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Sound And Vision: Director's Cuts — From Lady Gaga to Kate Bush, the Mixed Results of Tampering with Your Own Songs

I’ll never forget the day Basia lied to me. Twice. I was interviewing the Polish singer (best known for her 1988 hit “Time and Tide”) shortly before the release of her 1994 album, The Sweetest Illusion, which was coming five years after her previous album, London Warsaw New York. That day, she promised me two things: First, she would never again make me wait so long for new music. Second, she’d never release a run-of-the-mill greatest hits album featuring, well, her greatest hits. She felt that at the very least, artists owed it to their fans to reprise their hits as brand-new tunes, not just repackage the same old songs.

Her next studio album, It’s That Girl Again, wouldn’t arrive until 2009, nine years after she had released Clear Horizon”The Best of Basia, one of those run-of-the-mill greatest hits albums featuring, well, her greatest hits.

The morals of this story: 1) You can’t rush inspiration. 2) The first cut isn’t only the deepest”sometimes it’s the best, too. That’s a lesson Mariah Carey may have learned last year when she scrapped plans to release Angels Advocate, a remixed version of her Memoirs of an Imperfect Angel album, after a new version of “Up Out My Face” (Memoirs‘ best song) featuring Nicki Minaj limped onto Billboard’s Hot 100 at No. 100 and refused to go any further.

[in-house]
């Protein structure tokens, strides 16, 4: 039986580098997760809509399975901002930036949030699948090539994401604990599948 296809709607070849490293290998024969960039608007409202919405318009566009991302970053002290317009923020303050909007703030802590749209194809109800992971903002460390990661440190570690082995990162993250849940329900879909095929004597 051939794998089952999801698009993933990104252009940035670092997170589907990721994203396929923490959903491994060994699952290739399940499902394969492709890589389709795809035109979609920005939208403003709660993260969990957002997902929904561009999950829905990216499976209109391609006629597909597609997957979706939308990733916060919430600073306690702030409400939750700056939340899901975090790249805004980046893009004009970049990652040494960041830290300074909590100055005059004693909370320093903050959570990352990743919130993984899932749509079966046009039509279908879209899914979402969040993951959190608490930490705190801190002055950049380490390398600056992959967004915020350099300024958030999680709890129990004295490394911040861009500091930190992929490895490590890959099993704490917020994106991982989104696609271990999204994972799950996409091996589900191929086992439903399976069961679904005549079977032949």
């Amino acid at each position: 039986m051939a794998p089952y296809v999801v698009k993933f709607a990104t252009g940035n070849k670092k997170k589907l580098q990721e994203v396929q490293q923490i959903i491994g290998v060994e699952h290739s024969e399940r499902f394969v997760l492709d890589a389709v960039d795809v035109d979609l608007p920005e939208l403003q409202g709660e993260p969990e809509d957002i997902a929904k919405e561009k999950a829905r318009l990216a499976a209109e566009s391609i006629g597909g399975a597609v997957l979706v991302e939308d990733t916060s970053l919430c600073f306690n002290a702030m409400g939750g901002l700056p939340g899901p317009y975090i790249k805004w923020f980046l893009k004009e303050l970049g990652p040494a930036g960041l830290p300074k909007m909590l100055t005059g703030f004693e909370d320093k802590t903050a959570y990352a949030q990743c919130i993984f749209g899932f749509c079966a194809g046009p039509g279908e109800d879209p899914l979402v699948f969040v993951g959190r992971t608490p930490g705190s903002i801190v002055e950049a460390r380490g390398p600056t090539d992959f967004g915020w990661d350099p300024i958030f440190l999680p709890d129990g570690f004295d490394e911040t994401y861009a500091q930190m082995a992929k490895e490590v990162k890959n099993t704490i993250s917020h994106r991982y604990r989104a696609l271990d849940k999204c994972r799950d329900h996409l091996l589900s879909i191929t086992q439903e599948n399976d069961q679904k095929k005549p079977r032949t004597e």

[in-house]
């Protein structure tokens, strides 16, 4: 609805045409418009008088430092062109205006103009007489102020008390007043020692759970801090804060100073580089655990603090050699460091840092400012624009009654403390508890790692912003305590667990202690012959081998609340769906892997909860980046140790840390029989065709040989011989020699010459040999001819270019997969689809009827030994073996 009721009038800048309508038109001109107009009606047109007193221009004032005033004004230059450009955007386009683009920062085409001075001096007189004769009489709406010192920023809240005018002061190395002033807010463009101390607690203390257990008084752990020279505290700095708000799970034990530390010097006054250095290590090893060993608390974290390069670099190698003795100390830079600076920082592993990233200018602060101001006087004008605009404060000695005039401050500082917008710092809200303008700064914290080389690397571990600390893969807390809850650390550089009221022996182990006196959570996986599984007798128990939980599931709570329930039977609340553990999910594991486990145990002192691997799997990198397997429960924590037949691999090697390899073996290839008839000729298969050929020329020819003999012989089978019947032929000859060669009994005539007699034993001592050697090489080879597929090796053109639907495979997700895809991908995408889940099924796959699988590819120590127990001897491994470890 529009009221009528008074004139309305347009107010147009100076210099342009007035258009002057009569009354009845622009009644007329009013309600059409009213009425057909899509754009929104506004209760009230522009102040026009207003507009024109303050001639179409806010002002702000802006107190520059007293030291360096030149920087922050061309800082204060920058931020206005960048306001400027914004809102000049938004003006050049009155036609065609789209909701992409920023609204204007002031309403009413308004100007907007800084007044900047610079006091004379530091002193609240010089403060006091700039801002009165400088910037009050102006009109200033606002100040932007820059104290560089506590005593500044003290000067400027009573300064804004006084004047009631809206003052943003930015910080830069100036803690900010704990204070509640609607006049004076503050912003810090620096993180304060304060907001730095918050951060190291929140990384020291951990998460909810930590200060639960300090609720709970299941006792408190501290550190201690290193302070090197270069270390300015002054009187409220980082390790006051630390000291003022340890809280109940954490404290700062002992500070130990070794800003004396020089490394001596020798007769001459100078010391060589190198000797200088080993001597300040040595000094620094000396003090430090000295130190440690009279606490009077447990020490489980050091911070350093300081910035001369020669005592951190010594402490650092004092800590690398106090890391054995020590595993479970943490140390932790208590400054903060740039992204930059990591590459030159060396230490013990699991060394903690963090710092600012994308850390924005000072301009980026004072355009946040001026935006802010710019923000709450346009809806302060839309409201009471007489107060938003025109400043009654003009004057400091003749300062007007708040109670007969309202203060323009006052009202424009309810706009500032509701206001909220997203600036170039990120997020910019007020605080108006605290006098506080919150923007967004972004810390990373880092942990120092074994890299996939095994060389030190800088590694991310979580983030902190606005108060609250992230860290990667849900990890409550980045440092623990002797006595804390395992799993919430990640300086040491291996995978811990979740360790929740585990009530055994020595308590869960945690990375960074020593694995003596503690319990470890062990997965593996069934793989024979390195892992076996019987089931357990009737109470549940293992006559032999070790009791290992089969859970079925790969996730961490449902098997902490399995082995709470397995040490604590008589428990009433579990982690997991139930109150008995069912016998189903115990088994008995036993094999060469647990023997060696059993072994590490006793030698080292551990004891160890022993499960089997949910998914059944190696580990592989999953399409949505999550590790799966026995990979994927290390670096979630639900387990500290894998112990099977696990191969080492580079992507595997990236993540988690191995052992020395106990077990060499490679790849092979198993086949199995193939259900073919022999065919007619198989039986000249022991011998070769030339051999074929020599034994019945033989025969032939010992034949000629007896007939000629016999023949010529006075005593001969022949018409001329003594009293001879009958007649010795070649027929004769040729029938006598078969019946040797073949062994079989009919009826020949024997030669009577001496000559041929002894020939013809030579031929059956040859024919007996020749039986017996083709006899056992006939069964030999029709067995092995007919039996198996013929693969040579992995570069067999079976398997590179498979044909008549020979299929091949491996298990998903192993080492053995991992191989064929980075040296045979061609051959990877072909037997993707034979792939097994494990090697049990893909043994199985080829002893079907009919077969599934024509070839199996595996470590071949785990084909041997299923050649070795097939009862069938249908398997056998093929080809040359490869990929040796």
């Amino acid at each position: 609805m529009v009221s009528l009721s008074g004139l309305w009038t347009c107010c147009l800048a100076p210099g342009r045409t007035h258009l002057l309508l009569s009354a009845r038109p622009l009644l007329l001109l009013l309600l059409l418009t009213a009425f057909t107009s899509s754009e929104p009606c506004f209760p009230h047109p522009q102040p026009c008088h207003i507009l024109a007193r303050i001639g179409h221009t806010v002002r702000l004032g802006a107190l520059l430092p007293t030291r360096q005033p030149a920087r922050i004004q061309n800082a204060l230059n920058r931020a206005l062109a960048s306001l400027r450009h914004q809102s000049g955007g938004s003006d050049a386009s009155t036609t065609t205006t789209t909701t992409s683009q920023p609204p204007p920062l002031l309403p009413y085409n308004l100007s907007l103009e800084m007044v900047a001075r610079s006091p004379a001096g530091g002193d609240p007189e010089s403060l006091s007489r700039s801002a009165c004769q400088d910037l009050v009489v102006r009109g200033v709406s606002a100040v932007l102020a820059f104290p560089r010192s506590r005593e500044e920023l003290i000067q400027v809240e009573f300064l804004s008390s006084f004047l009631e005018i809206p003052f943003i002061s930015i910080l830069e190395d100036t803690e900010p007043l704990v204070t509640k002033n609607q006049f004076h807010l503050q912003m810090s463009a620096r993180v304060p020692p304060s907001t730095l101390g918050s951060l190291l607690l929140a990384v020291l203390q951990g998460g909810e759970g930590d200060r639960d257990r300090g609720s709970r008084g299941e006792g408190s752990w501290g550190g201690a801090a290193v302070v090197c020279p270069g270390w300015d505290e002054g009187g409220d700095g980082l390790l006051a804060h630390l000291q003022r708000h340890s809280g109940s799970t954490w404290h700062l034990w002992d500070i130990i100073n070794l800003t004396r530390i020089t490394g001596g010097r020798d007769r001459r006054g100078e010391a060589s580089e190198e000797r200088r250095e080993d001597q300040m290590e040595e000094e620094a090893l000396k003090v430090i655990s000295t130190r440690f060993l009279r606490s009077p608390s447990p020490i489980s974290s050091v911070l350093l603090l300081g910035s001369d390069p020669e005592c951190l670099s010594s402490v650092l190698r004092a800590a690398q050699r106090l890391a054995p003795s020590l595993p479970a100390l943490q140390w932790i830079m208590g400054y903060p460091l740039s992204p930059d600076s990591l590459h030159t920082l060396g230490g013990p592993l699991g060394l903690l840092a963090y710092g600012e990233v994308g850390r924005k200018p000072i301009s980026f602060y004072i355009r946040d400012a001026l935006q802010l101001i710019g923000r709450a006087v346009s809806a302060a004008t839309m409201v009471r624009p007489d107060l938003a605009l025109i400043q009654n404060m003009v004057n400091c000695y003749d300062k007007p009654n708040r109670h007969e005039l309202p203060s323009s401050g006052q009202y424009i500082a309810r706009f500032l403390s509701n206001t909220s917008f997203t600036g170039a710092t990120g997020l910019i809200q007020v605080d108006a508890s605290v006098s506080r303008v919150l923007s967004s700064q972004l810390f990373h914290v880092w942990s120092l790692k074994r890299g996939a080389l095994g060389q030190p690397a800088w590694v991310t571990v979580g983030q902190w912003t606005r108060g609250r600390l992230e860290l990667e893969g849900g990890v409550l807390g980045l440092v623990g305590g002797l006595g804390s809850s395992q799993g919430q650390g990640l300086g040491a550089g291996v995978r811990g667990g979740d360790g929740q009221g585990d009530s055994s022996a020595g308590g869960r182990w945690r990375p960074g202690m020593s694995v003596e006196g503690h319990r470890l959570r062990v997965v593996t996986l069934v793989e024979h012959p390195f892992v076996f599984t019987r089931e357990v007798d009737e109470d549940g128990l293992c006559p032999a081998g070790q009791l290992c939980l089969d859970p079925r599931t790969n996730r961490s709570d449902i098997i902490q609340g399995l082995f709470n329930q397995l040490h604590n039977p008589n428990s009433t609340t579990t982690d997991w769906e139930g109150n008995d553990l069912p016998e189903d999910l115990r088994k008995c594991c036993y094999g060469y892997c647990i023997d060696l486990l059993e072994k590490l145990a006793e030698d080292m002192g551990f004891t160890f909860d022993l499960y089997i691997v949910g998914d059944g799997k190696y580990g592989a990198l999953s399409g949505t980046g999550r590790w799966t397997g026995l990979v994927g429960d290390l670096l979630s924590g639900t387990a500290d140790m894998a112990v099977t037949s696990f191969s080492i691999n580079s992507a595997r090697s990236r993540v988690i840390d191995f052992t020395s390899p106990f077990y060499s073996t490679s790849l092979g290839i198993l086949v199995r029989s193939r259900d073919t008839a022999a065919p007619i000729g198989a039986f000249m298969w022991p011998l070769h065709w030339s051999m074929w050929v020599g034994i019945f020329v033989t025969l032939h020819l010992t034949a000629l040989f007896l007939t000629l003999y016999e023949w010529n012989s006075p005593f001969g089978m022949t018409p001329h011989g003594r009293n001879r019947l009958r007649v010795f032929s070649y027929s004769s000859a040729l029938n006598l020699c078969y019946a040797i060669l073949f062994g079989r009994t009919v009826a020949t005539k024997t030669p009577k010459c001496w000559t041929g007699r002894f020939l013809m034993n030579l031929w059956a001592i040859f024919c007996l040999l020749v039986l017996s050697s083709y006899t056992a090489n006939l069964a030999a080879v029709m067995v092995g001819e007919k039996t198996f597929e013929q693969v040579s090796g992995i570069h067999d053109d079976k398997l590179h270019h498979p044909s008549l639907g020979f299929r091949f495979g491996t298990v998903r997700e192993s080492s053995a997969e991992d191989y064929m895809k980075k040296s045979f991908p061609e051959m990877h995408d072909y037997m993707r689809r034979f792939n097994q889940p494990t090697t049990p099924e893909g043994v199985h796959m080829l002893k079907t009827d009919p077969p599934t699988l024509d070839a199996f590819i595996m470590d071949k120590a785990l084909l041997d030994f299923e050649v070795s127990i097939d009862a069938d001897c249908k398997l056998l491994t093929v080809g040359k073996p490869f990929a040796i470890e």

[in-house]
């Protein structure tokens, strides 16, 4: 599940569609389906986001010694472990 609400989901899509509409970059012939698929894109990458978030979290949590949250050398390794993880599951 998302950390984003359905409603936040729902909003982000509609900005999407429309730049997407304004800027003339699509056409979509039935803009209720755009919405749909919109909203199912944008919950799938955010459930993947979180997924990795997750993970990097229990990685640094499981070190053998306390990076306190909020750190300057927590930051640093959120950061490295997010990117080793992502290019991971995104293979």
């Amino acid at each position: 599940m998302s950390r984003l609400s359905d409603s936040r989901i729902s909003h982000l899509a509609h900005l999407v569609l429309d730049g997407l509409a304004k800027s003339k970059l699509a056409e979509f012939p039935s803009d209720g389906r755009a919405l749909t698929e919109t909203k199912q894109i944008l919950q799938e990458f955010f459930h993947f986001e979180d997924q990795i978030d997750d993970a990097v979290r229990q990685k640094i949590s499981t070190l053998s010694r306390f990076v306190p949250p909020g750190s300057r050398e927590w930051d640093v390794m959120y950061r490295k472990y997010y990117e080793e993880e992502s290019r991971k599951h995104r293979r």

But apparently, Lady Gaga, the reigning queen of remix albums and EPs, still hasn’t received the memo. When she released Born This Way back in May, she put out a special edition that included a separate disc with remixes of five of the album’s songs. (Bryan Ferry did a similar thing with last year’s Olympia.) Divine inspiration or clever marketing ploy? Perhaps a little of both, but “Born This Way”-with-a-twang never would have spent six weeks at No. 1. The “Country Road Version” makes for an interesting one-time listen, but I never need to hear it again.

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Industrial Revolution: Audio Files For Audiophiles

Woah. Death came to two digital music pioneers within just a couple of days of each other. Max Matthews, widely considered the father of computerized music, died on April 21st. Two days later, the inventor of the compact disc, Sony’s Norio Ohga, also passed away.

In 1957, Matthews, then working for Bell Labs, wrote a program called Music, which played back synthesized sounds according to the user’s input. His work is the foundation upon which all subsequent computer music, including his own additional innovations, have been built.

Ohga, who led Sony’s immense growth as president from 1982 through 1995, pushed for the development of the media-revolutionizing compact disc. In addition to determining the size of the disc, the classical music lover and former aspiring opera singer famously mandated the CD’s 75-minute running time so that it would fit the entirety of Beethoven’s Symphony No. 9. Ah, when music fans were in charge¦